Real Food Scoop | No. 7
Asking for a friend: can we get a do over on the new year?
We’ve been battling freezing temps and this brutal cold and flu season, while cranking out some exciting projects we’re eager to launch (stay tuned!). It’s been a whirlwind so far… and we’re just coming up for air to send you our first Real Food Scoop of 2018.
We’ve also been thinking a lot about the role of poverty in hunger and health with the recent Trump administration’s proposed changes to the federal food assistance program SNAP. Currently, a staggering 41.2 million Americans experience food insecurity. The proposed boxes of pre-selected packaged foods have been widely criticized. For one thing, they take away people’s autonomy to make decisions about what they are eating—based on their family’s needs, cultural preferences, and things like food allergies. Not to mention the fact that experts predict they will be stigmatizing, inefficient, and most likely a nutritional downgrade.
People often think about food access as a purely economic or geographic issue—having enough income and living near a grocery store, for instance—but it is so much more than that. This recent article in the Los Angeles Times raised an often-ignored factor in unhealthy eating in low-income communities: the difficulty of indulging your kids when you are poor. With other consumer items like the new iphone or brand name clothing well out of reach, junk food is one of the few treats kids ask for that parents in poverty are able to provide. Coupled with the junk food industry marketing to children, especially in communities of color, resistance can sometimes be futile.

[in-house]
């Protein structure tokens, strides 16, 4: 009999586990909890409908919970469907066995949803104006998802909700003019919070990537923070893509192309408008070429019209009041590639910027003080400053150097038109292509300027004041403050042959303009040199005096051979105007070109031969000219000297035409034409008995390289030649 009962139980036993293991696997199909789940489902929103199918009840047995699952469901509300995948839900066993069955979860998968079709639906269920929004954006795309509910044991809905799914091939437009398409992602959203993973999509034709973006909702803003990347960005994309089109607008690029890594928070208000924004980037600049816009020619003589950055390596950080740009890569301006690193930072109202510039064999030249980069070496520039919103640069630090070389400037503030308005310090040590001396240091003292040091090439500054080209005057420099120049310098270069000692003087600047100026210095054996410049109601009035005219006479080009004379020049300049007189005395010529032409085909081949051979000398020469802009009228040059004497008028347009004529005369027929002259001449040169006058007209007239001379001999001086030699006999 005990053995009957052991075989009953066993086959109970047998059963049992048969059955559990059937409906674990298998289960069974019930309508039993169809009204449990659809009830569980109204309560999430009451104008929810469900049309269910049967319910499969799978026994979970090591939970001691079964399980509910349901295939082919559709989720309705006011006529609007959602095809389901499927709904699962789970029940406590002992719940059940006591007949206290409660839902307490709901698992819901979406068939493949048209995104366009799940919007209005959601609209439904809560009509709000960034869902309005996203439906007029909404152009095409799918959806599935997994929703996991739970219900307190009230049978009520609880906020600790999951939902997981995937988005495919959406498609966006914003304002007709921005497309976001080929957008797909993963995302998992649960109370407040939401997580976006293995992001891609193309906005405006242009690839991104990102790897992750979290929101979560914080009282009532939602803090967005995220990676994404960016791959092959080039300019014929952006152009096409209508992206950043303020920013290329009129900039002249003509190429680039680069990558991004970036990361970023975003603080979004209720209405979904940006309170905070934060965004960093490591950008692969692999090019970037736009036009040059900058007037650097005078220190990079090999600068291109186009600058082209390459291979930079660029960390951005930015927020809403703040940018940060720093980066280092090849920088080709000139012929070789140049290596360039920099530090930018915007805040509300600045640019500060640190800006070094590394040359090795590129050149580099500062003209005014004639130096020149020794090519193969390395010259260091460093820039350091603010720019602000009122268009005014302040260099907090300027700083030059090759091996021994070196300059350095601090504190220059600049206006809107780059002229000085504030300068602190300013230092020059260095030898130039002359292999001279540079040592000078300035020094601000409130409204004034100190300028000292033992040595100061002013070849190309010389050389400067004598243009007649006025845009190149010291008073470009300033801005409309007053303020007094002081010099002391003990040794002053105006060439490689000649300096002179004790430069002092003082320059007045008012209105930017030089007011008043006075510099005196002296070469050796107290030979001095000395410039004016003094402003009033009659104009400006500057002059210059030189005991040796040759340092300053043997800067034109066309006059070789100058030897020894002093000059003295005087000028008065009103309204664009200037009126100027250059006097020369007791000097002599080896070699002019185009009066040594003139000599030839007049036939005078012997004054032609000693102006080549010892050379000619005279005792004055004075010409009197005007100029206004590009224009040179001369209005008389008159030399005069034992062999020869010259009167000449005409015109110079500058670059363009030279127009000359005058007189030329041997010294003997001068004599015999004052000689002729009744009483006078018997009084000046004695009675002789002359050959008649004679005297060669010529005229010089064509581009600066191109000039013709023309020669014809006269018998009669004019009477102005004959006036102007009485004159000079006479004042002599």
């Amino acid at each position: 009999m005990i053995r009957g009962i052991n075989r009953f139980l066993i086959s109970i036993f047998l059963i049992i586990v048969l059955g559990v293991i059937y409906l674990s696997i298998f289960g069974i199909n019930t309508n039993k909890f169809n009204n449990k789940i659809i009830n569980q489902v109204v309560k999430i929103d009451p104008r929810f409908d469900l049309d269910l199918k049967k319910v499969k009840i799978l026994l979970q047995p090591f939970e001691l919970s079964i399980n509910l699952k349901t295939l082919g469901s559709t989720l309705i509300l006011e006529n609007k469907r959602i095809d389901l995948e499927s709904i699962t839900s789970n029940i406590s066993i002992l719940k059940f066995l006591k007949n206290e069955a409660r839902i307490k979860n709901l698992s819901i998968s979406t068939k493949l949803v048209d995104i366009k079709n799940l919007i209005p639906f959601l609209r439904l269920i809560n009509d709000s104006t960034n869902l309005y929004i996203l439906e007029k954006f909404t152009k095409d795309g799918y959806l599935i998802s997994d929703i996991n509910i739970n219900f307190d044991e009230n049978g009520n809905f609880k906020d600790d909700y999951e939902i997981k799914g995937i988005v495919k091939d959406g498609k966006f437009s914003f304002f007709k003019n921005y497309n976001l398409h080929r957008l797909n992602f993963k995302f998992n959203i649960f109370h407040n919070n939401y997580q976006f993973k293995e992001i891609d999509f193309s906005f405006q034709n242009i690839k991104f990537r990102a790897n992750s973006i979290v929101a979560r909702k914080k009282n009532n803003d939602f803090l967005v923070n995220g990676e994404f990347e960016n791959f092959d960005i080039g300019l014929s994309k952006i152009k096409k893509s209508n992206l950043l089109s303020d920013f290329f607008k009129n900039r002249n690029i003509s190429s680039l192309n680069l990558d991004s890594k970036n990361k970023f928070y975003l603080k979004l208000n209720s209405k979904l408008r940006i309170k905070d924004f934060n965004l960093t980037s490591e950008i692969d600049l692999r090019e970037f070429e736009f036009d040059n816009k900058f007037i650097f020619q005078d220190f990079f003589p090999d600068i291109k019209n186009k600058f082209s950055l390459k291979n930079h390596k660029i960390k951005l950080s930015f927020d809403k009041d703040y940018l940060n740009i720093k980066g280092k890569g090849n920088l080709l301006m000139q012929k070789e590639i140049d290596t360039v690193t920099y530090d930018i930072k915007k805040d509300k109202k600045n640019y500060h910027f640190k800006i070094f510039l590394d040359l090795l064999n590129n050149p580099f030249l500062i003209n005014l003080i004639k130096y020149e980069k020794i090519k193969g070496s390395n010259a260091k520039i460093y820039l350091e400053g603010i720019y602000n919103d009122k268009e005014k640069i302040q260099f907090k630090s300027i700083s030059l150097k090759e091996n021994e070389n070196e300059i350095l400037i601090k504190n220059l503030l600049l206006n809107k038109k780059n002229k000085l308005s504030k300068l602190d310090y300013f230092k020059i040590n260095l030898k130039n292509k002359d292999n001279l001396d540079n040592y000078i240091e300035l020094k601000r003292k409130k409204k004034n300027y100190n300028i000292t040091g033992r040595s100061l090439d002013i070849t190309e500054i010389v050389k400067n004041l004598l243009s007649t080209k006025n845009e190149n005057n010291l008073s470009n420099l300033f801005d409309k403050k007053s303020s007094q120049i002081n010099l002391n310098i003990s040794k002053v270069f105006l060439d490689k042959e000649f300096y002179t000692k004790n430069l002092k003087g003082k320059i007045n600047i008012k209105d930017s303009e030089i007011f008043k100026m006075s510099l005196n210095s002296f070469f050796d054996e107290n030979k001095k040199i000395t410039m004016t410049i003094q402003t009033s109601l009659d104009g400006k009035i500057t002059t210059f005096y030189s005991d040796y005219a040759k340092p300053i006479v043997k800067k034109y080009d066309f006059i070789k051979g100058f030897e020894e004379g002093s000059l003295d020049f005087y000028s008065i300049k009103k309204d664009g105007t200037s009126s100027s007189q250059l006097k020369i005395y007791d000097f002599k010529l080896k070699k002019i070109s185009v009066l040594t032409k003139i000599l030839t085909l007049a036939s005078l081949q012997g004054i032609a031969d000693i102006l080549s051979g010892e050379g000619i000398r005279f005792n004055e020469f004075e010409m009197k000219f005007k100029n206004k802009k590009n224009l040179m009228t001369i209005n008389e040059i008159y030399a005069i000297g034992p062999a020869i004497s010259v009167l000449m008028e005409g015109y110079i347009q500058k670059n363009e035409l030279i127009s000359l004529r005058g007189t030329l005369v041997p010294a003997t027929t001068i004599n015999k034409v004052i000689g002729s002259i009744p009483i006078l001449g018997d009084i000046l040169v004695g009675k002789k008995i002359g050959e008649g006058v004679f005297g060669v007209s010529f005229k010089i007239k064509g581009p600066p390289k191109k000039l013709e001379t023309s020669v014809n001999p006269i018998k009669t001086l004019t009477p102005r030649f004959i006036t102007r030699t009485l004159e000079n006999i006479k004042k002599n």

Hunger and ill health have complex causes. The main cause is certainly not people wanting to eat poorly or cause harm to their children. We have to address poverty—and the massive power of corporations to influence policies that promote cheap industrial food and keep wages low.
Imagine what it would be like if millions of people around the world were able to make choices that are nourishing to their bodies and souls. We’re imagining and working towards it, too.
Anna, Christina, Tanya, and Tiffani